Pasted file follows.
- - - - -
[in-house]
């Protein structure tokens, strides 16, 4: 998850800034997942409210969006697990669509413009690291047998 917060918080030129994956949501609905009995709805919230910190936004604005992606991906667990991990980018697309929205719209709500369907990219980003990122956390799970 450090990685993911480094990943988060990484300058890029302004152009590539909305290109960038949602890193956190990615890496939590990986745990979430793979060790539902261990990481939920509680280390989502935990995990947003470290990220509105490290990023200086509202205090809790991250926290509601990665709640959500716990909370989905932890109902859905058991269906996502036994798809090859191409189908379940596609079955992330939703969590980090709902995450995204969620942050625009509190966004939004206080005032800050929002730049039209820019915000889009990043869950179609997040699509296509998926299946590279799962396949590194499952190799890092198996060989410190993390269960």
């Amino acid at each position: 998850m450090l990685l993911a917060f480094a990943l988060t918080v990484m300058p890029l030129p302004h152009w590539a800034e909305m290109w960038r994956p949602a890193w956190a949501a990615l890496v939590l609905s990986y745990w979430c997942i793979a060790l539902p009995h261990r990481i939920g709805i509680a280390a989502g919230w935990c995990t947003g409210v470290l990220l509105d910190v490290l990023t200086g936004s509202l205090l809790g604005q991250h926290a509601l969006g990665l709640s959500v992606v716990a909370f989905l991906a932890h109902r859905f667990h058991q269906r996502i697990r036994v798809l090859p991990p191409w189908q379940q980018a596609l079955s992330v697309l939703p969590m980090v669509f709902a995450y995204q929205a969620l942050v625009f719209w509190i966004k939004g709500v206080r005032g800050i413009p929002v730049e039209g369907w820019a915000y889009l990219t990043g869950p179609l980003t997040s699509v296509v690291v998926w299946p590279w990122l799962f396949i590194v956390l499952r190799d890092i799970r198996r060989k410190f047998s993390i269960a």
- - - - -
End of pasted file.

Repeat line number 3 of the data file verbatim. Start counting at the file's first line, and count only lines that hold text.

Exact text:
């Amino acid at each position: 998850m450090l990685l993911a917060f480094a990943l988060t918080v990484m300058p890029l030129p302004h152009w590539a800034e909305m290109w960038r994956p949602a890193w956190a949501a990615l890496v939590l609905s990986y745990w979430c997942i793979a060790l539902p009995h261990r990481i939920g709805i509680a280390a989502g919230w935990c995990t947003g409210v470290l990220l509105d910190v490290l990023t200086g936004s509202l205090l809790g604005q991250h926290a509601l969006g990665l709640s959500v992606v716990a909370f989905l991906a932890h109902r859905f667990h058991q269906r996502i697990r036994v798809l090859p991990p191409w189908q379940q980018a596609l079955s992330v697309l939703p969590m980090v669509f709902a995450y995204q929205a969620l942050v625009f719209w509190i966004k939004g709500v206080r005032g800050i413009p929002v730049e039209g369907w820019a915000y889009l990219t990043g869950p179609l980003t997040s699509v296509v690291v998926w299946p590279w990122l799962f396949i590194v956390l499952r190799d890092i799970r198996r060989k410190f047998s993390i269960a």